Tests: Asian carp may be in Mississippi
Water samples from the Mississippi River downstream from the Ford Dam in Minneapolis have tested positive for genetic material from silver carp, indicating the invasive Asian species may be present in the Twin Cities stretch of the river, according to the Minnesota Department of Natural Resources.
Known as environmental DNA (eDNA) testing, the results are a chemical indication that some silver carp are in the river, but they do not provide any information on the possible number of fish present, their size or whether they are breeding.
The Mississippi River eDNA testing was conducted in September by the National Park Service and the DNR after similar testing in June indicated the presence of silver carp in the St. Croix River.
The DNR will immediately hire a commercial fisherman to begin netting and searching for Asian carp below the Ford Dam, also known as Lock and Dam 1. No Asian carp were discovered this summer in the St. Croix River after a nine-day search by DNR biologists and a commercial fisherman, but that doesn't necessarily mean some fish aren't present.
"The eDNA tests are very sensitive, but they can only tell us that DNA is present in the water," said Tim Schlagenhaft, Mississippi River biologist. "In other states where DNA testing has resulted in positive samples, the fish have proven very difficult to subsequently capture, and we expect this to the case in the Mississippi River if the fish are in present in low numbers."
In the most recent round of Mississippi River eDNA testing, 14 of 49 samples were positive for silver carp. The samples were among 275 that were collected in September from the Mississippi, Minnesota and St. Croix rivers. The rivers are being tested for two species of Asian carp: bighead and silver. The DNR is awaiting test results from the other river locations.
National Park Service officials said these new results could mean Asian carp are present in a reach of the river that includes the Mississippi National River and Recreation Area, a unit of the National Park System that runs along 72 miles of the Mississippi River in the Twin Cities.
"These eDNA results are like a smoke alarm blaring. Until we find the source, we have to assume there is a fire. We have to assume Asian carp are here," said park superintendent Paul Labovitz.
Labovitz said the park officials may discontinue using Mississippi River locks when conducting NPS-sponsored canoe and boat programs that introduce school kids to the river. When trips involve opening river locks, Asian carp may be able to move freely up and down the river. "We must explore every option to slow down these fish," Labovitz said.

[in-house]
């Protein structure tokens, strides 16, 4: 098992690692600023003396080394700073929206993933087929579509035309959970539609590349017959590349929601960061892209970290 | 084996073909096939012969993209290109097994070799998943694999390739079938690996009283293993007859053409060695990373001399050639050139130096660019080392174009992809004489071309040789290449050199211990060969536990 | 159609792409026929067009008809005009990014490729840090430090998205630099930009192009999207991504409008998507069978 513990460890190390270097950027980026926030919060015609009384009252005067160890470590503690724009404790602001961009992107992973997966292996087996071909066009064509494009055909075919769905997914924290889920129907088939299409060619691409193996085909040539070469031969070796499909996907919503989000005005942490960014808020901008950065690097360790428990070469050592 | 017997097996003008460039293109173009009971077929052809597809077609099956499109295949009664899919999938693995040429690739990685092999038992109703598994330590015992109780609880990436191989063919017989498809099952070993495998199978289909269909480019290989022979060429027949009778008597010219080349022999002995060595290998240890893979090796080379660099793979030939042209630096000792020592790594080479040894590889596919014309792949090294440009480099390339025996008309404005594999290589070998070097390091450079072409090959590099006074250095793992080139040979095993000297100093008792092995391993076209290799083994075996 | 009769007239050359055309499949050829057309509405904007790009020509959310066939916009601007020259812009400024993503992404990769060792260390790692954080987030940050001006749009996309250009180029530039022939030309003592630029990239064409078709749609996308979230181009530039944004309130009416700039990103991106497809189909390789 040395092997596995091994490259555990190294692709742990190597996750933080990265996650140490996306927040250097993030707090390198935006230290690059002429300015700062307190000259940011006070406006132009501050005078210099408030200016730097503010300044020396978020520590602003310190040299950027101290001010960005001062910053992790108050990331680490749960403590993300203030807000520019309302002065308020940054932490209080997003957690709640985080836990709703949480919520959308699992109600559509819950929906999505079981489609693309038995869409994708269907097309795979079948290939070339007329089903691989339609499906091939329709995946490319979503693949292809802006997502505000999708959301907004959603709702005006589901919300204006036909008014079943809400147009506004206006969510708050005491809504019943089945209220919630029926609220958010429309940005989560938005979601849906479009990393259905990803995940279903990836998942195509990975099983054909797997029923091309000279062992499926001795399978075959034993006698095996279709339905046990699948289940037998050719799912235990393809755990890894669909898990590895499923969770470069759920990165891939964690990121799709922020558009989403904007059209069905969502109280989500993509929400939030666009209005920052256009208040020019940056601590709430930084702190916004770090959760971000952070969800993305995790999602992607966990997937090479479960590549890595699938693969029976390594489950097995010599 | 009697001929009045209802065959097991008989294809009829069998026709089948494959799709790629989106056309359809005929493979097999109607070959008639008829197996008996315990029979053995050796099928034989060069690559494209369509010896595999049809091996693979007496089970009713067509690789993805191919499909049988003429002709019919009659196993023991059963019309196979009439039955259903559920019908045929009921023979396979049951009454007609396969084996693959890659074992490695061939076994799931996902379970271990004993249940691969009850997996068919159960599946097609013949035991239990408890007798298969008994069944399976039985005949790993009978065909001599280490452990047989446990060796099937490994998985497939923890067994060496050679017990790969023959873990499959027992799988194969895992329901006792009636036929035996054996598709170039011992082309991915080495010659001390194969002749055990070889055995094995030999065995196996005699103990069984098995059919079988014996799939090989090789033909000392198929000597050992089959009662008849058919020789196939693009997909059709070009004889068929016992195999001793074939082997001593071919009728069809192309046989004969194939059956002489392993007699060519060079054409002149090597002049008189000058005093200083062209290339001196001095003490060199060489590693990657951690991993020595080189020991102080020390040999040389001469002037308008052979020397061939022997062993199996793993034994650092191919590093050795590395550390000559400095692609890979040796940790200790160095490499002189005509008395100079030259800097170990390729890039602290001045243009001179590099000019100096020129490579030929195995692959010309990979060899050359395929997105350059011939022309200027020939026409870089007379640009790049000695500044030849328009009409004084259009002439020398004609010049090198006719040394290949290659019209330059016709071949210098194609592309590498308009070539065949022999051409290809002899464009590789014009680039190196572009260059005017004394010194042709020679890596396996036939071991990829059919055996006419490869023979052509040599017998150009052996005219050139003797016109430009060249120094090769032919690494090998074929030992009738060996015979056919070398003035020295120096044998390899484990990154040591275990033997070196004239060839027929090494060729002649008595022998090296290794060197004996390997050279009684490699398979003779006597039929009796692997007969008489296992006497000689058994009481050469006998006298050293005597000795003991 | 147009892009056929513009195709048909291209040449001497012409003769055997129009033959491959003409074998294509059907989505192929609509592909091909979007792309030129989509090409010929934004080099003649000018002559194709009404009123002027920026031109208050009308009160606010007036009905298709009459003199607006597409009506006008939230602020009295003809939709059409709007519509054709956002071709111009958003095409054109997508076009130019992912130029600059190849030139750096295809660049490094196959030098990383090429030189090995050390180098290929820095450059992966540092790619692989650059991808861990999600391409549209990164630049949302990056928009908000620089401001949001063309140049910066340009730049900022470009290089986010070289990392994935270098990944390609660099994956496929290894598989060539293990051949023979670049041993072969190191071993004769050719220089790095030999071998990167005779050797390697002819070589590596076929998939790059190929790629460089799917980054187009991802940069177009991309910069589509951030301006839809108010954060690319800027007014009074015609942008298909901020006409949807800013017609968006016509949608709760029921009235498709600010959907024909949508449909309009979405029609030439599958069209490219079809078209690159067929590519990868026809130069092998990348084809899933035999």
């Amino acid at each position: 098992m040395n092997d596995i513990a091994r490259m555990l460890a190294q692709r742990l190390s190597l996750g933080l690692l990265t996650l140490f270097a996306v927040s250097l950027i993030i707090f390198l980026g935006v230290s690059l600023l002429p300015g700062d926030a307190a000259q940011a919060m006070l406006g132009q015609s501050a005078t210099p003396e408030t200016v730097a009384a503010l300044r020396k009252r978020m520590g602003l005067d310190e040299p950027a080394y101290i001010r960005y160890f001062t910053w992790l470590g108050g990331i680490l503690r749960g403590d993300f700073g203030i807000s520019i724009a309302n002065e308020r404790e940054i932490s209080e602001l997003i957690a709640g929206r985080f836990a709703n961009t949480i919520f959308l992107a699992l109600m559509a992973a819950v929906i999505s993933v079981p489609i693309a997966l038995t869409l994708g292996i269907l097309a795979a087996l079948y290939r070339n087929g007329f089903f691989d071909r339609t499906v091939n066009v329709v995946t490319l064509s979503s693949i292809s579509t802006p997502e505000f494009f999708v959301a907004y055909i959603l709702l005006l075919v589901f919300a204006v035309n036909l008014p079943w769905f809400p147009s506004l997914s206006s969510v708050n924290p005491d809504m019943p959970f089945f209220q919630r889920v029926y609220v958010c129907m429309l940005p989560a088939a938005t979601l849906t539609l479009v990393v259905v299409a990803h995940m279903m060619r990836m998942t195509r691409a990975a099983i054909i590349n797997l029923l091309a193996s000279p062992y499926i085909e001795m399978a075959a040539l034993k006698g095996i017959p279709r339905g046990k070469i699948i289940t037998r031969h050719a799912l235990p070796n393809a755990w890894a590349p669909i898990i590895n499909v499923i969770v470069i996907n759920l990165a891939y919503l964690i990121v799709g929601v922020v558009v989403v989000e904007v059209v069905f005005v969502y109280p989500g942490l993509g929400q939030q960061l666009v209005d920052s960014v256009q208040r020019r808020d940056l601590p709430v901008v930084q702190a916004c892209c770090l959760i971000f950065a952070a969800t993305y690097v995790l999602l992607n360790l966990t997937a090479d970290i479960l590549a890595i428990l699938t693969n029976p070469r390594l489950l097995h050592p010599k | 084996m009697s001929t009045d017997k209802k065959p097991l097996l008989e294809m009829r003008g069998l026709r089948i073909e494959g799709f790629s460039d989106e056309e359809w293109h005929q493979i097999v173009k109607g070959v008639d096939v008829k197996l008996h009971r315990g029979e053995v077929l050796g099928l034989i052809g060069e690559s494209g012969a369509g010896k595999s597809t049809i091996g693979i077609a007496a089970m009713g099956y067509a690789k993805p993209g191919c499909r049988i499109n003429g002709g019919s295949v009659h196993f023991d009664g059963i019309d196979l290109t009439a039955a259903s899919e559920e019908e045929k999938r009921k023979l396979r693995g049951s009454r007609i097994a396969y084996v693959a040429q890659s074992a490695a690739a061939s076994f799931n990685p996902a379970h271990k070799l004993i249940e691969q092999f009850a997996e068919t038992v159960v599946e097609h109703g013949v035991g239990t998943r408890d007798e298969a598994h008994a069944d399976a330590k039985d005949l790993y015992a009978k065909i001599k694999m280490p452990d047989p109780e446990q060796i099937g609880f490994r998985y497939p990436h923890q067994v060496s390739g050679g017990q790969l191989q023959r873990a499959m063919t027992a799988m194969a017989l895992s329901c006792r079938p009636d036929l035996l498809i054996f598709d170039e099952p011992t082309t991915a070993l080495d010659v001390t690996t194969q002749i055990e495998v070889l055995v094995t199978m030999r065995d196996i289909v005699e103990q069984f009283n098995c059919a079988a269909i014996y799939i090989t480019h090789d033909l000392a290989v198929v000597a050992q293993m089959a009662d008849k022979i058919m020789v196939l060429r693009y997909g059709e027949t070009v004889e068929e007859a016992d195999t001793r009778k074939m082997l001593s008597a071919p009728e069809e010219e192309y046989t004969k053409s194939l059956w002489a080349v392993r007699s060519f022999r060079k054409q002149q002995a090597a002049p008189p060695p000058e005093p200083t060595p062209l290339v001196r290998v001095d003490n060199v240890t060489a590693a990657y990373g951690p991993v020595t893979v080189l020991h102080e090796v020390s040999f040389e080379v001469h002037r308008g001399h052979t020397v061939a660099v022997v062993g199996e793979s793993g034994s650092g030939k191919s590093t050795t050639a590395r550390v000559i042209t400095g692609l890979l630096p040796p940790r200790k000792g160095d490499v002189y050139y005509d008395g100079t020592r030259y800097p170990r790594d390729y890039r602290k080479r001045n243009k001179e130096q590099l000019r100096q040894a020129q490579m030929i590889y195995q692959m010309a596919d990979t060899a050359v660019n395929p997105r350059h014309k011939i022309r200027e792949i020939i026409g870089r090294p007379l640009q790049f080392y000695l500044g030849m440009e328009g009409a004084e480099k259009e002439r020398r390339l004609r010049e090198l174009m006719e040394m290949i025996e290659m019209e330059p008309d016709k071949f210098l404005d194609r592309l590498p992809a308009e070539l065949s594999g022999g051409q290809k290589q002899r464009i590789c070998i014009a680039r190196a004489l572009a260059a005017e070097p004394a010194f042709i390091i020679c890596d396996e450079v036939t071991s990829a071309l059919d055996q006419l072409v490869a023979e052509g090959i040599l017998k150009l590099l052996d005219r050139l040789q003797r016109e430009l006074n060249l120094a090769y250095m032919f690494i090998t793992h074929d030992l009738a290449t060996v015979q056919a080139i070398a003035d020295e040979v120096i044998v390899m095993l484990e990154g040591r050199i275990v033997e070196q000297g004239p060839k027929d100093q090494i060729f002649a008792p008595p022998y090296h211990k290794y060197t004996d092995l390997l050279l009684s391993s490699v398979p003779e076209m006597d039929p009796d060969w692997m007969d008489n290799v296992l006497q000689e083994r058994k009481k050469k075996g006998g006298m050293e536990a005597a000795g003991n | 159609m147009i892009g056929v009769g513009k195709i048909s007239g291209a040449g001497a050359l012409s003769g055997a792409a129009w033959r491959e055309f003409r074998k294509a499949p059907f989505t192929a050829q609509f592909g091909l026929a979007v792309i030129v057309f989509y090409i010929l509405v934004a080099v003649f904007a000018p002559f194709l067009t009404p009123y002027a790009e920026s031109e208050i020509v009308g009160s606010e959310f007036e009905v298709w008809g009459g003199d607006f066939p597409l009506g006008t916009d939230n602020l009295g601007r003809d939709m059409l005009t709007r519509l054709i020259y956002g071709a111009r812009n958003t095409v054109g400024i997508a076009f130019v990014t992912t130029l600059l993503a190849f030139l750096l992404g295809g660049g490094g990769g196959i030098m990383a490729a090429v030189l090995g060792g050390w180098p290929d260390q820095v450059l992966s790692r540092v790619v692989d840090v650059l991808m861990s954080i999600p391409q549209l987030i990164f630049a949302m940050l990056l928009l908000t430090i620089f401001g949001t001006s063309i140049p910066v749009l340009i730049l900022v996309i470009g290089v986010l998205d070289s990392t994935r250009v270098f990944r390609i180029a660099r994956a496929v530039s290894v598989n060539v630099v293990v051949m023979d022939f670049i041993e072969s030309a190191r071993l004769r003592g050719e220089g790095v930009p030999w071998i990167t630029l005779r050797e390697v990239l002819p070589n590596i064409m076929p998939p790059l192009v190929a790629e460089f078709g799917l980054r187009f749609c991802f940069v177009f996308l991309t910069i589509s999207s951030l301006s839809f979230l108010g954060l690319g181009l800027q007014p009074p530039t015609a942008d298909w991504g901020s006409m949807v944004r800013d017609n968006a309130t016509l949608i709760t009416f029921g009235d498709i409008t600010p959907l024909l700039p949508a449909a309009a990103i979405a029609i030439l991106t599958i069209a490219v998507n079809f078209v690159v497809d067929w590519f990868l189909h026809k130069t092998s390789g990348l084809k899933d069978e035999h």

DNR officials said the positive eDNA tests highlight the importance of taking further actions to protect upper reaches of the Mississippi River from Asian carp. Gov. Dayton recently endorsed a seven-step action plan to address an invasion of Asian carp.
The plan supports immediate congressional action to give the Army Corps of Engineers emergency authority to close the Upper St. Anthony Falls Lock, and Lock and Dam #1, if Asian carp are detected nearby. It also asks for immediate congressional action to fund a feasibility study examining the economic, ecological, recreational, legal, and operational impacts of making Upper St. Anthony Falls Lock a permanent fish barrier.
"We are committed to getting all government agencies and elected officials engaged in this effort to address Asian carp in our rivers before we have a large, reproducing population," said DNR Commissioner Tom Landwehr.
To date, no silver carp have been caught in the St. Croix or Mississippi rivers above Lake Pepin, though some have been caught further downstream near Iowa. Only two bighead carp have been caught in this area - one in 1996 and another on April 18 of this year - both in the St. Croix River.
DNR fisheries experts say silver and big head carp are extremely skittish and difficult to catch with traditional netting and electroshocking equipment. The two species of carp could cause serious damage to Minnesota's native fish and aquatic systems by filter-feeding vast amounts of plankton, a key foundation of a river's ecosystem and food chain.
eDNA testing is a new but scientifically accepted method of screening water samples for genetic material originating from an aquatic animal's mucus or excrement.